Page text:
Four different gun-control measures failed to pass the U.S. Senate Monday (June 20, 2016). The measures, in response to the deadly Orlando nightclub mass shooting, came from both sides of the aisle. They included proposed changes to background checks for gun purchases, expanding background checks to include private sales of firearms at gun shows and on the Internet, and barring gun sales to anyone who was on the terrorist watch list in the past five years.
One of the weapons shooter Omar Mateen used in the deadly attack was a Sig Sauer MCX, a weapon the manufacturer describes as a tactical rifle; the fully automatic version of it is designed for use by U.S. Special Forces. While fully automatic versions of weapons like the MCX are illegal for civilians to own, their semi-automatic versions are not. Mateen bought his rifle legally. But should he have been able to? Is the Second Amendment’s “right of the people to keep and bear arms” so absolute that it should cover weapons like his – and high-capacity magazines?
On this edition of Houston Matters, we ask two Houstonians with opposing views to share their thoughts. Edwin Walker is a program attorney with the legal services firm Texas Law Shield, which supports the continued legal availability of such weapons. And Alexandra Chasse is a spokesperson for Moms Demand Action for Gun Sense in America, which opposes their availability.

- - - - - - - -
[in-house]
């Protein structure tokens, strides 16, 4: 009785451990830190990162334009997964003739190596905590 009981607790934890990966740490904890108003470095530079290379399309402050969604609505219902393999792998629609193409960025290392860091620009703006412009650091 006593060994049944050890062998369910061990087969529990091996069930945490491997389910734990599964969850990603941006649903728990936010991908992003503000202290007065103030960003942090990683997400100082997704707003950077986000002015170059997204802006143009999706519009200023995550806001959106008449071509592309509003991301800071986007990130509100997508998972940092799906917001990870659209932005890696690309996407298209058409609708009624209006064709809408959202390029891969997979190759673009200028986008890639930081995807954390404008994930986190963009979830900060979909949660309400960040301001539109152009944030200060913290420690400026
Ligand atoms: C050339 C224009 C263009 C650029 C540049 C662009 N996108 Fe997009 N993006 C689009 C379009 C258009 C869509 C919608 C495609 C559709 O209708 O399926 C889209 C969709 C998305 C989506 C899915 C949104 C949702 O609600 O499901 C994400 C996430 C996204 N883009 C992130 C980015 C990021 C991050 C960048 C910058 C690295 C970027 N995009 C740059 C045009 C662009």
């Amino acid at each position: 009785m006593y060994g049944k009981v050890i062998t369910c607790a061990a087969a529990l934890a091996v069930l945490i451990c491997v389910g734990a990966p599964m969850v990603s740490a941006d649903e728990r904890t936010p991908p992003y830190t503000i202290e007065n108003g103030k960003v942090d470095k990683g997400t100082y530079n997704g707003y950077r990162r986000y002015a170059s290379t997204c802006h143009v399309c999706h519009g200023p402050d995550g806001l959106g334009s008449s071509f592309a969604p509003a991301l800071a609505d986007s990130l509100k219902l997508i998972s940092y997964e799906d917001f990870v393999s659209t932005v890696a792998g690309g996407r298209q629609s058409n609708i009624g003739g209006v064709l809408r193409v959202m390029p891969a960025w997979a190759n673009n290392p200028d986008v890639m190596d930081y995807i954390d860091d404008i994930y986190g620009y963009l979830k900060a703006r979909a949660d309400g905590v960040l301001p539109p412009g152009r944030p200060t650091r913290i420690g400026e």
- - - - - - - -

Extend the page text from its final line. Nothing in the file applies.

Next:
Also this hour:
Eliminating Zika-Bearing Mosquitos
On a recent program, we discussed how health officials are combating the Zika virus in the region, despite being underfunded. Among the questions raised was whether we could just eradicate the mosquito that carries the virus altogether. Dr. Peter Hotez from Baylor College of Medicine says it’s been done before, in Central America back in the 1940s, ’50s, and ’60s. He tells us what he thinks it would take to do it today.
History of Activism in Houston
Recently, Houston Public Media's Ernie Manouse joined us to briefly discuss the story of Paul Broussard, a Houston-area banker who was murdered 25 years ago. The murder occurred not far from a Houston nightclub in what was then considered a gay-bashing incident by nine high school students and one 22-year-old. How the city responded, and the political and social reverberations of that murder, are the subject of a new documentary called A Murder in Montrose. It debuts on Houston Public Media TV 8 Thursday night (June 23, 2016) at 8. In conjunction, we discuss the history of how activism — on behalf of numerous social causes in Greater Houston — has changed since then.
The American Guild of Organists National Convention is in Houston this week, showcasing performances, world-class instruments, workshops and new organ music. We learn more about the organist community in Houston.